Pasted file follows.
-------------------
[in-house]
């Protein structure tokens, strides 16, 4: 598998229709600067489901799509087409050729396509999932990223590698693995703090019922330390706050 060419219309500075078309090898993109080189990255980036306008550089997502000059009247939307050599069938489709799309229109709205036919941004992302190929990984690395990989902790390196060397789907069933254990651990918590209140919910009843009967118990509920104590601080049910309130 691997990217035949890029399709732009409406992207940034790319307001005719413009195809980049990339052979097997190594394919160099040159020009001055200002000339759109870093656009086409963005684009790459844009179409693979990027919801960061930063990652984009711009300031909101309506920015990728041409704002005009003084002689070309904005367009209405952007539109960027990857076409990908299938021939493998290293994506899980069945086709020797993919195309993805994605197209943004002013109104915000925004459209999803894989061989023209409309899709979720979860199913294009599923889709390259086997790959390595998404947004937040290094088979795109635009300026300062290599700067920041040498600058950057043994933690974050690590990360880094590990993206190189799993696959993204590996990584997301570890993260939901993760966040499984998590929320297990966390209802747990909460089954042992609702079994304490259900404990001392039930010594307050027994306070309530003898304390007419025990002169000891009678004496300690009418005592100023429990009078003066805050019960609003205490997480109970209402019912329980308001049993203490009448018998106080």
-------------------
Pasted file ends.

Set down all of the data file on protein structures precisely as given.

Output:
[in-house]
């Protein structure tokens, strides 16, 4: 598998229709600067489901799509087409050729396509999932990223590698693995703090019922330390706050 060419219309500075078309090898993109080189990255980036306008550089997502000059009247939307050599069938489709799309229109709205036919941004992302190929990984690395990989902790390196060397789907069933254990651990918590209140919910009843009967118990509920104590601080049910309130 691997990217035949890029399709732009409406992207940034790319307001005719413009195809980049990339052979097997190594394919160099040159020009001055200002000339759109870093656009086409963005684009790459844009179409693979990027919801960061930063990652984009711009300031909101309506920015990728041409704002005009003084002689070309904005367009209405952007539109960027990857076409990908299938021939493998290293994506899980069945086709020797993919195309993805994605197209943004002013109104915000925004459209999803894989061989023209409309899709979720979860199913294009599923889709390259086997790959390595998404947004937040290094088979795109635009300026300062290599700067920041040498600058950057043994933690974050690590990360880094590990993206190189799993696959993204590996990584997301570890993260939901993760966040499984998590929320297990966390209802747990909460089954042992609702079994304490259900404990001392039930010594307050027994306070309530003898304390007419025990002169000891009678004496300690009418005592100023429990009078003066805050019960609003205490997480109970209402019912329980308001049993203490009448018998106080």